The Community College of Philadelphia will use $ 2.75 million in stimulus funds to pay off unpaid school balances of up to 3,500 of its students, a move that would allow them to continue their education this fall.

The CCP’s decision is part of a larger effort by colleges nationwide to help students whose education may have been disrupted or adversely affected by the pandemic. Community colleges, which often serve higher percentages of students from low-income families and students of color, have seen large numbers of dropouts.

“Our students, most of whom receive some financial assistance, have been hit hard,” CPC chairman Donald “Guy” Generals told The Inquirer Monday. “They have been affected in terms of education, life, family and employment.

CCP enrollments are currently down about 24%, the generals said, although that may change as the college’s efforts to bring more students back continue. The college expects to have approximately 13,000 students this fall.

READ MORE: More than $ 2 billion in stimulus aid for colleges will mean more emergency aid for students

To be eligible for debt relief, students must have been enrolled in college between March 13, 2020, when the pandemic took hold, and the end of the most recent semester, the generals said. The funds will be applied to both bookstore fees and unpaid tuition fees, the college said.

Colleges nationwide have received $ 76 billion in federal stimulus assistance since the onset of the coronavirus and have been required to give about half of it directly to students in need. Schools have developed various approaches to distribute aid. Like CCP, others, including Delaware State University, Bloomsburg University, and Montgomery County Community College, have chosen to target certain funds on overdue student bills.

READ MORE: Despite Federal Funding For Students During The Pandemic, Many Still In Need

“What the Community College of Philadelphia is doing is exactly what Congress had in mind,” said Terry Hartle, senior vice president of the Washington DC-based American Council on Education. “It allows thousands of people to continue their college education when they could not have done otherwise. “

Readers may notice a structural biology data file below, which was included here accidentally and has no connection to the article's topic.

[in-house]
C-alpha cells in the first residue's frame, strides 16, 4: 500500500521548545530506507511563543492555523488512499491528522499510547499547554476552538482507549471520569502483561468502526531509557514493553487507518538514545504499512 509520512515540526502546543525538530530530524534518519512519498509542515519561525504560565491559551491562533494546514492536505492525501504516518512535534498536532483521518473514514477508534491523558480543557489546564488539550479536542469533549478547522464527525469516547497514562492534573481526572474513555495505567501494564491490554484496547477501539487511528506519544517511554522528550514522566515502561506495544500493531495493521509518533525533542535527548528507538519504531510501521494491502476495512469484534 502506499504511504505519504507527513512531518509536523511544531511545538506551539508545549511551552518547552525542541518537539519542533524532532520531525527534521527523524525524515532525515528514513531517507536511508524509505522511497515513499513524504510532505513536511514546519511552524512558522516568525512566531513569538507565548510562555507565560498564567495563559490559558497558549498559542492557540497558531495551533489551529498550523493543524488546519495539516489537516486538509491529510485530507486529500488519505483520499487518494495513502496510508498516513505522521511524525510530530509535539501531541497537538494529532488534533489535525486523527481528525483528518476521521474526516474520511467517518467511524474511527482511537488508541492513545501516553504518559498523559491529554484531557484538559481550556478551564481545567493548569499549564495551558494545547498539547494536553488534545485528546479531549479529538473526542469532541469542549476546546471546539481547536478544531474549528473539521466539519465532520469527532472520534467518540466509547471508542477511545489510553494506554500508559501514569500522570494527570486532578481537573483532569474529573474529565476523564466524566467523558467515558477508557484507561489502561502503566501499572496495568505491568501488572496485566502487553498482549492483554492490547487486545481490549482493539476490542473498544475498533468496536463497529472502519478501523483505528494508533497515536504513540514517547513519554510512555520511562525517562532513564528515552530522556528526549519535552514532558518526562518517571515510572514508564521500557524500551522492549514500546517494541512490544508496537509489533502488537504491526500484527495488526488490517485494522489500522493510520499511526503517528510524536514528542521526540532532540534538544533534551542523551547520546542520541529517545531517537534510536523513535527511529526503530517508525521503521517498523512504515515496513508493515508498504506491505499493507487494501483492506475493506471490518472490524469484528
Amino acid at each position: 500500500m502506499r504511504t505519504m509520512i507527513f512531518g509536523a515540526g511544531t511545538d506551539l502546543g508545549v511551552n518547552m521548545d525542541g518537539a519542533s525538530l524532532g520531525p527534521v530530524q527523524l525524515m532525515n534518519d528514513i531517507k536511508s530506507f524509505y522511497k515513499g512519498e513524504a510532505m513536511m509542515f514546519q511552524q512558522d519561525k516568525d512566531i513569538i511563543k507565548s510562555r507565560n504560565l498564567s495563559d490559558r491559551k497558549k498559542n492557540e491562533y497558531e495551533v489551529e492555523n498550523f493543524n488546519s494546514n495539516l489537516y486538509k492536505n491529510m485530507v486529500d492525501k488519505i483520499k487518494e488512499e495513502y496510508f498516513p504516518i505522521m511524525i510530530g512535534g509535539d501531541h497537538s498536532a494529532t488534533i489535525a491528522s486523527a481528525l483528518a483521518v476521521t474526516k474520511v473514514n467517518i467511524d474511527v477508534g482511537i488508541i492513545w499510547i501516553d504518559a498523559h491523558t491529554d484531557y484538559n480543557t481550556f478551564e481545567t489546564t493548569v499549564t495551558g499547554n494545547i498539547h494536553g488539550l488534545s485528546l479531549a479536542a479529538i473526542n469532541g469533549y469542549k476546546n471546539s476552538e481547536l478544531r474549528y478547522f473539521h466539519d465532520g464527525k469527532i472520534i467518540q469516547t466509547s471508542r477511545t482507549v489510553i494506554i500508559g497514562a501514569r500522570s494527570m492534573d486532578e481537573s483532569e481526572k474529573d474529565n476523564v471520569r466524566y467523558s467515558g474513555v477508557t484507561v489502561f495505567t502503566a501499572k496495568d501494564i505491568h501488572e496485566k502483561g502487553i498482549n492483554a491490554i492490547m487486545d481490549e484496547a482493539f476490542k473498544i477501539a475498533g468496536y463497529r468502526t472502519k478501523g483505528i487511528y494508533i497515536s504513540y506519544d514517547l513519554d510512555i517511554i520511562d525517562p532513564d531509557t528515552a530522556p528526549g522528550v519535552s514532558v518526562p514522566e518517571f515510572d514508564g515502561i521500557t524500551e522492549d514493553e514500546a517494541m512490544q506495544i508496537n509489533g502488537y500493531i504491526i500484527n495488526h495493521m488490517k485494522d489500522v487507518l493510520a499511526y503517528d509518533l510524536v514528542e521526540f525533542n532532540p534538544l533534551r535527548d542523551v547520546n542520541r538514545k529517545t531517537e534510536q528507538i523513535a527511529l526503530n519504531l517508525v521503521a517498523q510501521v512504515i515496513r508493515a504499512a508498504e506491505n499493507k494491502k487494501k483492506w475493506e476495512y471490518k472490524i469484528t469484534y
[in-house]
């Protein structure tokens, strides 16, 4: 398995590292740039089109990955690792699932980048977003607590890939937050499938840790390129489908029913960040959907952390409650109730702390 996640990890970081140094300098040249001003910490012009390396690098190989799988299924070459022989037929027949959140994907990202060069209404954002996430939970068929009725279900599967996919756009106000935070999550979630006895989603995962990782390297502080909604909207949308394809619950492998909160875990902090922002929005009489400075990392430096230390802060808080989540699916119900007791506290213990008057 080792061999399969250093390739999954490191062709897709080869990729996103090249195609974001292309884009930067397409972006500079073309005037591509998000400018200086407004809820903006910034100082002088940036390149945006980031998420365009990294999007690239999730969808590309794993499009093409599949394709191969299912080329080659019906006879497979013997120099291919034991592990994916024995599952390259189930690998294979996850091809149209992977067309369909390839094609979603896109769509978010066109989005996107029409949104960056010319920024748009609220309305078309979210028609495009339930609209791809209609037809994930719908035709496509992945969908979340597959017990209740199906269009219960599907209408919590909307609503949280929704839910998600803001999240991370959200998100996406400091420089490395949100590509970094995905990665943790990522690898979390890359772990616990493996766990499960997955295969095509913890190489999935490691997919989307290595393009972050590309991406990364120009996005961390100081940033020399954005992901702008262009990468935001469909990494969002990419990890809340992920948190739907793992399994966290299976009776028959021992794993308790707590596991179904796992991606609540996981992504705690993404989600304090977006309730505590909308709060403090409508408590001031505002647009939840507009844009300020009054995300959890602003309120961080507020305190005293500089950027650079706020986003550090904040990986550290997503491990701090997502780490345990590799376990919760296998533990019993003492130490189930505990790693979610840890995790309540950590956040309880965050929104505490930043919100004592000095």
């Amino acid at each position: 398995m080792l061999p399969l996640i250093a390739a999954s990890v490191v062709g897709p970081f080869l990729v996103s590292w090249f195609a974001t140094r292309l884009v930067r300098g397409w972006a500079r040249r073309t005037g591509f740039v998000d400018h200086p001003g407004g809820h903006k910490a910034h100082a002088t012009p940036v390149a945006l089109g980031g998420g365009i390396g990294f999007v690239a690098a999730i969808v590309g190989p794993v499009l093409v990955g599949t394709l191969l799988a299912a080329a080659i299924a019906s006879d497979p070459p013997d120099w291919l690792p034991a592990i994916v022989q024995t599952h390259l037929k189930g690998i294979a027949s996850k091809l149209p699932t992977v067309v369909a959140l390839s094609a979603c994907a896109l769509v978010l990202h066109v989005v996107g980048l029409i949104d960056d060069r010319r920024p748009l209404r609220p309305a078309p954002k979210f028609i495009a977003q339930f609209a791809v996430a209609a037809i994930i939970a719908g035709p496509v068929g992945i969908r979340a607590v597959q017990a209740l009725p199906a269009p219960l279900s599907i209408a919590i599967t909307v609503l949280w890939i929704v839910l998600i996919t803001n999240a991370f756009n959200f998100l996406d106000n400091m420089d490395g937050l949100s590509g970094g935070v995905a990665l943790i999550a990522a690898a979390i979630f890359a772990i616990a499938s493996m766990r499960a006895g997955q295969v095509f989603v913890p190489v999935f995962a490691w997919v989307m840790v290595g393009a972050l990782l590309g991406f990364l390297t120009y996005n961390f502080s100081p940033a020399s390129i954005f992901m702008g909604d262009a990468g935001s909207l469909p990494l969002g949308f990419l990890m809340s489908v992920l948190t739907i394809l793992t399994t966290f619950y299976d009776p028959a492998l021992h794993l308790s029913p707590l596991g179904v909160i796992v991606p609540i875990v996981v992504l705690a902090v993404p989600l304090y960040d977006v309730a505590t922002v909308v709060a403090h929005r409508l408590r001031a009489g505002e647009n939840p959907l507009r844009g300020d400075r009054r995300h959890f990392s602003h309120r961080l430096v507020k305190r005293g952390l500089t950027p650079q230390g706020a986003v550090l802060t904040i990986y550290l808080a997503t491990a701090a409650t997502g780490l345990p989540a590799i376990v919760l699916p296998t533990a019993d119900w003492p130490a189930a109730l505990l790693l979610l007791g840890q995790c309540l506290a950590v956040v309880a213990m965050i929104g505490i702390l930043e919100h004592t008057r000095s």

Hartle did not have an estimate of how many other schools would use the money for debt relief. Colleges serve populations with different needs, he said. Some are replacing salaries lost to students during the pandemic, he said. Some help students avoid borrowing. Others donate money to students from low-income families who might have greater financial pressure, he said.

Temple University has already distributed $ 29 million to students and has an additional $ 39 million to distribute, and is reaching out to students and asking if the university can use some of the money to clear their outstanding balances, said Ken Kaiser, Vice President and Head of Temple. financial director.

“If the students allow us to use it to pay off their debt, that’s good for them because they can come back to class and that’s good for us,” Kaiser said.

Bloomsburg, one of 14 universities in the Pennsylvania state system, is using some of the funds to clear past student balances that prevent students from re-enrolling, said Tom McGuire, a spokesperson.

Montgomery County Community College has allocated about $ 717,000 of its institutional stimulus funds to debt relief for 1,071 students, according to Charles Somers, the college’s vice president of finance.

At the PCB, generals said the student body was particularly vulnerable during the pandemic. Many are students of color, and about 70% of students are eligible for federal Pell Grants intended for low-income families.

The generals said CCP staff have contacted eligible students and although they don’t have exact numbers, some have already accepted the help and are registering for the fall. The first day of class is September 7th.

LaShonda Thomas, 33, of northeast Philadelphia, said she was shocked when she received the email from the college saying her balance of over $ 600 had been forgiven.

“I signed up as fast as I could,” she said.

She left college when the pandemic started, she said, and she couldn’t pay the balance at that time. She said she plans to pay him so she can re-enroll this fall and finish her studies in medical billing and coding. Now she can start with a clean slate.

The generals noted that the CCP, which has received around $ 100 million in stimulus funds, is not using the money that is to be intended for students for the debt relief effort, but rather the allocated funds. to address other issues related to the pandemic, including paying employees whose jobs have been lost. The debt relief effort, he said, is also helping the college by recovering some of the students it has lost.

“We try as much as possible to clear the path to higher education for these students,” Generals said. “We cannot allow a whole generation of students to lose momentum towards graduation. “